By Hannah E. Jones
Today, Georgia 400 is a bustling freeway that splits Buckhead’s east and west sides. But local leaders are working on a project — HUB404 — that will transform the area and reconnect Atlanta neighborhoods. HUB404 is a nine-acre, multi-purpose greenspace that will be built above GA 400.
On Wednesday, Aug. 30, Congresswoman Nikema Williams presented a $750,000 check to support the HUB404 initiative. The new park will link to MARTA and PATH400, increasing connectivity and the region’s growing trail network.
Plans for the half-mile-long park include a plaza, an amphitheater and walking and biking trails. HUB404 will also host public art and community events.
Williams has been a champion for HUB404, successfully requesting funding for HUB404 to be included in the House’s annual spending bill for the U.S. Department of Housing and Urban Development.
“With HUB404 complete, we’ll reclaim a massive part of our city with a beautiful new greenspace while mitigating environmental damage from highway traffic,” Williams said at the recent celebration at the Buckhead Club. “These are issues that constituents told me are the most important issues facing Atlanta. I’m proud to always invest and partner in solutions.”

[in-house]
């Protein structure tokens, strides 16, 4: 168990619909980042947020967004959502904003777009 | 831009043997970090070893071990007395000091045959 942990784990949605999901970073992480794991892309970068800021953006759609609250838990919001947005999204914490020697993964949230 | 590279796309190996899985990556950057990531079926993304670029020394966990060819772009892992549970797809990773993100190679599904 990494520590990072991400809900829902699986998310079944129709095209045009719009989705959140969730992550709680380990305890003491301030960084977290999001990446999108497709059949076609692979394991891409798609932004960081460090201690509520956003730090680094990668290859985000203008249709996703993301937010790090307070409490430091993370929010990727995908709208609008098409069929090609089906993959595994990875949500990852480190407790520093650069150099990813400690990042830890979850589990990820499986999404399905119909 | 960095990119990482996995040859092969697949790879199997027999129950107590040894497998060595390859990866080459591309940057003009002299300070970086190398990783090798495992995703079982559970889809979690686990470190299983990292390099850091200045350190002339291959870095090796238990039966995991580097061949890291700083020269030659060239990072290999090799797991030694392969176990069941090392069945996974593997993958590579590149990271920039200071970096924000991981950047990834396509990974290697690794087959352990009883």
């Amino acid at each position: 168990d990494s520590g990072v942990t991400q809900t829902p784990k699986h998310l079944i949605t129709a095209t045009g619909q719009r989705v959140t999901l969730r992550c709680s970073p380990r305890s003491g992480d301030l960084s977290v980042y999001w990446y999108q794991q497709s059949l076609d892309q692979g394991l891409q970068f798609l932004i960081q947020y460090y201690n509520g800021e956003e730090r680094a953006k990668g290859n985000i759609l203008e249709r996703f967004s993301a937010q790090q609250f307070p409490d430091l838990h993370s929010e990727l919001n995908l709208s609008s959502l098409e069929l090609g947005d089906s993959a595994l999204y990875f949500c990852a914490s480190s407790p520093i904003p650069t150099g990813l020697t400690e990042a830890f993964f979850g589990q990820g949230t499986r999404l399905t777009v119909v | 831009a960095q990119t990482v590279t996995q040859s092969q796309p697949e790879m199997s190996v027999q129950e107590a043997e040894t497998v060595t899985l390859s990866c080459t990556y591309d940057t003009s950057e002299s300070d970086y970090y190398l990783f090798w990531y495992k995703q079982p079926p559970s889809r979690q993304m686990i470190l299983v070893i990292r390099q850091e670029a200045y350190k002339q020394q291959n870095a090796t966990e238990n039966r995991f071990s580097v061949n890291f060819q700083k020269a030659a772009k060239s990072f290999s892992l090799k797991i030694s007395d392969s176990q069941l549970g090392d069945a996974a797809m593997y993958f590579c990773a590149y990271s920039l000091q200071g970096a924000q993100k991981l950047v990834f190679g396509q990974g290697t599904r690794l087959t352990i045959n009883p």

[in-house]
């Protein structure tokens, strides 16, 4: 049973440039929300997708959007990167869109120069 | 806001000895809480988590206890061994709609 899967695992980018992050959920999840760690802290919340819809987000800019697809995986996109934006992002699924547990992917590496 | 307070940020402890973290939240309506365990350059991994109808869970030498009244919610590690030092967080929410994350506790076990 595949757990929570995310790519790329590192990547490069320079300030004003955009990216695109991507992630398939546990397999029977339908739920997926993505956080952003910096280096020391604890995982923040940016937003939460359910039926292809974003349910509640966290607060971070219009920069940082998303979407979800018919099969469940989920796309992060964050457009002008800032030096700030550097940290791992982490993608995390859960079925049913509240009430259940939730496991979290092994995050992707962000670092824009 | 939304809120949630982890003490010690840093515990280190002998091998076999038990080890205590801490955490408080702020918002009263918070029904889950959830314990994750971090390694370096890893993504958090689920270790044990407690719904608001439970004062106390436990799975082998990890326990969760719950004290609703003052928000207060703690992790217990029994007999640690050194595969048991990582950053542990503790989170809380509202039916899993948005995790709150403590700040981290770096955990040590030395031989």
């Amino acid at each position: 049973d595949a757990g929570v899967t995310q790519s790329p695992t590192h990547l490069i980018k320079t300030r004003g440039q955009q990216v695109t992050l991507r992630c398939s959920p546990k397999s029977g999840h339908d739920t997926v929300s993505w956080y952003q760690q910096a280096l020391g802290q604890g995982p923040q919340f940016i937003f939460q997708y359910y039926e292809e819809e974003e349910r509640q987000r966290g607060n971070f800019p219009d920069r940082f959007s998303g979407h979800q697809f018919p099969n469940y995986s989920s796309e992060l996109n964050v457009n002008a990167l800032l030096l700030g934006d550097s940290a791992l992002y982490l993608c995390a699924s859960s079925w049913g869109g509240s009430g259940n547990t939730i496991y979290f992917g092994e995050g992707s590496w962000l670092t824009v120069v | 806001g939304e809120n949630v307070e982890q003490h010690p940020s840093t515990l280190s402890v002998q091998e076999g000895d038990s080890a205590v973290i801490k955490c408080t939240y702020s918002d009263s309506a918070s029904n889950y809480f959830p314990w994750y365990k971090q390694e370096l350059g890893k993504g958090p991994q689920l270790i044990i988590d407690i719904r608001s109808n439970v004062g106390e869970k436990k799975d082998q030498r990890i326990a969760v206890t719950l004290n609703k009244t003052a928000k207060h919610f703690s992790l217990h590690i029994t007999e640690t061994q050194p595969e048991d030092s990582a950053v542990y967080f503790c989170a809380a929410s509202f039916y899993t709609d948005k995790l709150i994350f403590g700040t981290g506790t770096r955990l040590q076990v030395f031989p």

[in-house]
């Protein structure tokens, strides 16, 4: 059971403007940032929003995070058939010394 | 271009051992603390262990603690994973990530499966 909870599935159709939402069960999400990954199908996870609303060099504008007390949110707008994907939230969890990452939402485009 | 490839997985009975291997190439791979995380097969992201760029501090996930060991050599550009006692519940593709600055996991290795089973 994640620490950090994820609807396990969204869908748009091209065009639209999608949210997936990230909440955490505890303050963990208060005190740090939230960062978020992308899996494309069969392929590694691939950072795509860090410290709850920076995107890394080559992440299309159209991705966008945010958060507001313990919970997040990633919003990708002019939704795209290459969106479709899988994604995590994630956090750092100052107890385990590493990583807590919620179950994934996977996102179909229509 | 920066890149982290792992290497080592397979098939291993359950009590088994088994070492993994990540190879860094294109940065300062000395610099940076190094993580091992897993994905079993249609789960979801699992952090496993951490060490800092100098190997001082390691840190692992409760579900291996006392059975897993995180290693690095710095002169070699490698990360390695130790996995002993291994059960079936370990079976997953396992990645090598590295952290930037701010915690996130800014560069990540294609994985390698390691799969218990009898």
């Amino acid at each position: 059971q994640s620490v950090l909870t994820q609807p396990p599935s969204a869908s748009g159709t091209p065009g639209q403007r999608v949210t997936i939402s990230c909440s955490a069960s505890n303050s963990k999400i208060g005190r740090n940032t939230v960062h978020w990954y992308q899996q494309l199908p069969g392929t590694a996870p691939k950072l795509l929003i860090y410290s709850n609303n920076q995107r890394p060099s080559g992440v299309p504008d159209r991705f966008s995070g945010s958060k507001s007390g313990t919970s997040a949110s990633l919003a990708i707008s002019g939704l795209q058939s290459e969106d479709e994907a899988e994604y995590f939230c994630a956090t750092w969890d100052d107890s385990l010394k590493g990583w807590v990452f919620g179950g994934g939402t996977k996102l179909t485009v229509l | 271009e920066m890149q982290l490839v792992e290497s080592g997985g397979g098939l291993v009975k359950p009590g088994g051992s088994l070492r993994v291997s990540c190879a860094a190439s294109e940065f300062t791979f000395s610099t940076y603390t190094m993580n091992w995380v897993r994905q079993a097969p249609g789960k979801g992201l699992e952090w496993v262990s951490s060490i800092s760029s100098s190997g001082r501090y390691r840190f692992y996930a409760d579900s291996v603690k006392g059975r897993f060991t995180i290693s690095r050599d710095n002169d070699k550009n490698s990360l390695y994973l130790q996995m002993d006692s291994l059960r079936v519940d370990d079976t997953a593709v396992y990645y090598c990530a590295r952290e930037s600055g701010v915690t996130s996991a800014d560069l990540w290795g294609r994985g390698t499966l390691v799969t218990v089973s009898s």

The project is spearheaded by the Buckhead CID (BCID) and the HUB404 Conservancy. Engineering of the bridges over Lenox Road is set to begin this year. Next year, the teams will design the remainder of HUB404. From there, construction is expected to begin in 2025 and wrap in 2028.
“If you look out at Lenox Road and Georgia 400, you can’t bike or walk through that interchange without taking your life in your hands,” BCID Executive Director Jim Durrett said. “This is all about making connections. It’s reconnecting Buckhead and making it possible to get around Buckhead without having to get in your car.”
HUB404 Conservancy Executive Director Anthony Rodriguez also stepped up to the podium to highlight the importance of infrastructure projects that respond to the needs of the community.
“Civic infrastructure projects like HUB404, which built trust and connection in our communities, are often seen as nice to have rather than a vital investment,” Rodriguez said. “If we want to build unity in our communities, we must prioritize places that bring us together and create common good and common ground.”
At the end of the program, Williams emphasized that this is just the beginning of a long line of public-private partnerships to increase connectedness throughout the city.
“We can’t stop with just one park connecting communities,” Williams said. “We have to make sure that we’re intentional about the work that we’re doing and that we’re growing the infrastructure and greenspace that connects our neighborhoods to transportation — that’s the great equalizer.”
To learn more about HUB404, click here.